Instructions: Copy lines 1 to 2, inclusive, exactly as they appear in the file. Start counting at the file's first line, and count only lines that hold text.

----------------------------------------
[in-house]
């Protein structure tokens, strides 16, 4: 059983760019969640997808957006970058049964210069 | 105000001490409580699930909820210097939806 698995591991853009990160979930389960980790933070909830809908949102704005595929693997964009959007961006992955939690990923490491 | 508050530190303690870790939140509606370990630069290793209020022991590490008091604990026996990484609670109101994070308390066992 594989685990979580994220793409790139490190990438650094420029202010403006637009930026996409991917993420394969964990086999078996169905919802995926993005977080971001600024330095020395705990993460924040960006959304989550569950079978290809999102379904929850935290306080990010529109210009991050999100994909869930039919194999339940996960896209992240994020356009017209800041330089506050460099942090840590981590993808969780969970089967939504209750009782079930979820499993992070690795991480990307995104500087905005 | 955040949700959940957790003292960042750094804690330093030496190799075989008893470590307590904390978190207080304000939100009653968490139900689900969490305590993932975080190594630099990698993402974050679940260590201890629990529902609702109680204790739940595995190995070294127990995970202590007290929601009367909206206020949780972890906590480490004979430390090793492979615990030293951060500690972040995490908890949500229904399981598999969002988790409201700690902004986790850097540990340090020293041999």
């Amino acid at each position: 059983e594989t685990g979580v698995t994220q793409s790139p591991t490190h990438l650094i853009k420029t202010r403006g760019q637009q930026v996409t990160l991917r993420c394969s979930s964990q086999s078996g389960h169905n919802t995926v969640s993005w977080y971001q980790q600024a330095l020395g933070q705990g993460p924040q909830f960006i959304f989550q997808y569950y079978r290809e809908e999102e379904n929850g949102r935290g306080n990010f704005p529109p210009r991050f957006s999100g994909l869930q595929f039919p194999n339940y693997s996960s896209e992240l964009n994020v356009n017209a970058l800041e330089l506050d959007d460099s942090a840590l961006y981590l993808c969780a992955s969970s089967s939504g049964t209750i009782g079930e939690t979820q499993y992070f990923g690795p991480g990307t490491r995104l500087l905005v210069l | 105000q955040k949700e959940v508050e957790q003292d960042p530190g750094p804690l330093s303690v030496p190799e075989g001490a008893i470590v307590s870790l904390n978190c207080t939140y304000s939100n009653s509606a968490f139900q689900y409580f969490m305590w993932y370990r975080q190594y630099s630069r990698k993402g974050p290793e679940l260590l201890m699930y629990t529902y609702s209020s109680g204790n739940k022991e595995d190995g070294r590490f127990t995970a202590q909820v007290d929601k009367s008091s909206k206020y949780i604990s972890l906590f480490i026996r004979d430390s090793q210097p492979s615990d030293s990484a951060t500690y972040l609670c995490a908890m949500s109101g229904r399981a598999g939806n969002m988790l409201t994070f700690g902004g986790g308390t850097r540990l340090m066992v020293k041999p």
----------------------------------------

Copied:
[in-house]
């Protein structure tokens, strides 16, 4: 059983760019969640997808957006970058049964210069 | 105000001490409580699930909820210097939806 698995591991853009990160979930389960980790933070909830809908949102704005595929693997964009959007961006992955939690990923490491 | 508050530190303690870790939140509606370990630069290793209020022991590490008091604990026996990484609670109101994070308390066992 594989685990979580994220793409790139490190990438650094420029202010403006637009930026996409991917993420394969964990086999078996169905919802995926993005977080971001600024330095020395705990993460924040960006959304989550569950079978290809999102379904929850935290306080990010529109210009991050999100994909869930039919194999339940996960896209992240994020356009017209800041330089506050460099942090840590981590993808969780969970089967939504209750009782079930979820499993992070690795991480990307995104500087905005 | 955040949700959940957790003292960042750094804690330093030496190799075989008893470590307590904390978190207080304000939100009653968490139900689900969490305590993932975080190594630099990698993402974050679940260590201890629990529902609702109680204790739940595995190995070294127990995970202590007290929601009367909206206020949780972890906590480490004979430390090793492979615990030293951060500690972040995490908890949500229904399981598999969002988790409201700690902004986790850097540990340090020293041999």